PHOTO: DOT HOPKINS
After his much lauded appearance on The Voice in 2012, Jimmy CuppIes had a phone call from the people behind the ‘Whole Lotta Love’ show which is now in its thirteenth year, having made its humble debut at The Basement in Sydney in 2003. In 2009, the show moved to bigger stage of the Enmore Theatre and the show has continued to grow ever since. Jimmy was thrilled when he received the call. “I was over the moon because I wanted to be part of that show for a while and when I got asked to do it, I pretty much said yes straight away. When they showed me the places I’d be playing, I thought that would be great and the calibre of talent is awesome and the band, of course, is just amazing. So I was pretty happy when that came about.”
The singer has performed in four of these productions so far and is excited about the upcoming shows in Sydney and Gosford this month.
Jimmy says that the songs each artist performs vary from show to show. “Quite often, it’s shuffled around a little bit. I do tend to end up with the big sings like ‘Black Dog’, the high vocal thing but I always say just give me whatever you want to give me and I’ll take it on. It’s always a challenge. I just enjoy whatever comes my way. When they say ‘Oh, we’ll give you this one’, I’m quite happy to do that. I was worried about singing ‘Stairway to Heaven’. There are so many words in ‘Stairway to Heaven’ and I always get a little bit nervous when I sing hundreds of words in front of people,” he laughs.
I ask if he has a favourite song to sing. “Probably ‘Black Dog’,” he responds. “But I think my favourite to listen to would be ‘The Rain Song’. It’s just typical Led Zeppelin. It builds up and builds up. It’s a great crescendo. It’s a little bit like ‘Stairway to Heaven’ but to me, it’s just the most beautiful, beautiful song, the way it’s sung and the guitar playing is just gorgeous. That’s the thing with Jimmy Page; he was the most incredible artist. He could just create these most incredible things. You wonder where these creations come from. They’re just other-worldly sometimes. ‘Kashmir’ is a good one too. People just love that string section because it’s based on that Egyptian scale and when you hear it, it’s quite haunting. The last show that I did with the guys, Jack Jones performed that one and it was just as haunting. He just possesses that haunting sound too at times I think, if I can say that. It’s kind of something else that’s going on that he’s able to tap into and it’s just wonderful hearing the two together with that string section and I think the audience really felt that. It seemed to shake them up a bit. There seemed to be a bit of applause for that; just magical moments. It’s just something that I can’t explain. It’s a great feeling. I love hearing that powerful band behind you but when you hear that string section, it’s just wonderful.”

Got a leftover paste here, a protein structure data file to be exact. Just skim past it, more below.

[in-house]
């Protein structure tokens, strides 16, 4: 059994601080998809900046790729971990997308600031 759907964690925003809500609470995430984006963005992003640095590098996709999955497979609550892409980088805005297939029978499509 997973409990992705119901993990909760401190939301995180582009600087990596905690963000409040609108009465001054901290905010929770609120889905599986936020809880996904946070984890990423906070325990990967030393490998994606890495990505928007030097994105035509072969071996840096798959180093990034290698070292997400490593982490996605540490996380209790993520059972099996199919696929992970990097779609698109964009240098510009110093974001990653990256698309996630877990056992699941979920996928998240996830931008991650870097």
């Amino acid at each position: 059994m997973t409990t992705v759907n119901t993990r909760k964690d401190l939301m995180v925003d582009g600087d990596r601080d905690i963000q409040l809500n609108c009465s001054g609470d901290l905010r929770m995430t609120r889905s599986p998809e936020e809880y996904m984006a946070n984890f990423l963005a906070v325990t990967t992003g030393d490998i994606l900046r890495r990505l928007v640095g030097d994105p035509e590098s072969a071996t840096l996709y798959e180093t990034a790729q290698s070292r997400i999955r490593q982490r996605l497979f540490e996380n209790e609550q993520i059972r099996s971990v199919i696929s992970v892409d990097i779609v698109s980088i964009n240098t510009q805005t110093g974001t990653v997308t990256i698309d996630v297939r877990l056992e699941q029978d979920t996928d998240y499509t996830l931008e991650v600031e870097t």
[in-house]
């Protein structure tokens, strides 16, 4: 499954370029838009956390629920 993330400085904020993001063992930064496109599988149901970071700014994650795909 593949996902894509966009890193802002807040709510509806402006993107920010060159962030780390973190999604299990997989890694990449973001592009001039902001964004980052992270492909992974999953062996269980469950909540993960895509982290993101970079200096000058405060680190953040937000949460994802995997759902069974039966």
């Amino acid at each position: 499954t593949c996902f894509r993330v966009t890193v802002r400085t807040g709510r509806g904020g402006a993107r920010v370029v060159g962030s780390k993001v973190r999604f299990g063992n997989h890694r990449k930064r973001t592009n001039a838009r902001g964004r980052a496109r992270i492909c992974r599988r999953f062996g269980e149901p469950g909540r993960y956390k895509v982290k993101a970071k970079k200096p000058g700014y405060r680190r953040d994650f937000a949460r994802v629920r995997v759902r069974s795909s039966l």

Jimmy is full of praise for his fellow singers and musicians. “I always scratch my head about all these musicians. I guess from the outside you think there are so many people all up in this band. How in the world can they get it sounding so incredible? People just think it’s a show that tours constantly but it’s not and Joseph (Calderazzo, the show’s Creative Director), likes to use different musicians to get different flavours for each show. I think he must have nerves of steel because, a lot of the time, people just tend to use the same people because they are too scared to venture out but that’s one great gift he’s got. He will always use different singers and guitar players, different bass players, different keyboard players. That takes a lot of guts and, really, the band only get a short amount of time together and it forces you to really be on your stuff; to really learn your stuff, to the point where you know it backwards; no words to look at; no safety nets and that’s hard sometimes but it’s a great, great feeling and the calibre of musicians is good enough that they can do that. I never have to be nervous about the guys behind me. I only get nervous about my own part because I don’t want to let it down. It’s a great feeling because you’ve got that nervous tension but at the same time you feel relaxed because you know you’ve got this incredible band behind you. When you look out into the room, you think ‘This is bouncing off every wall in the room.’ How exciting that is. It just seems to happen. It keeps you right on your toes and I think when you meet new singers too, that is exciting as well. We all do our solo things and then at the end of the show, we come out and we all sing ‘Whole Lotta Love’ together. ‘Whole Lotta Love’ was the classic Led Zeppelin song. You come out and do that one together and it’s exciting to hear all the different voices. It can either be messy and not great or be just fabulous. It’s that part of the night where the audience is singing it louder than the band.”
You can catch ‘Whole Lotta Love’ at the Laycock Street Theatre in Gosford on Saturday, 20th August and at The State Theatre in Sydney on Friday 26th and Saturday 27th August. Click here for more information and to book tickets.
by Sharyn Hamey
Copyright © Sharyn Hamey 2016. All rights reserved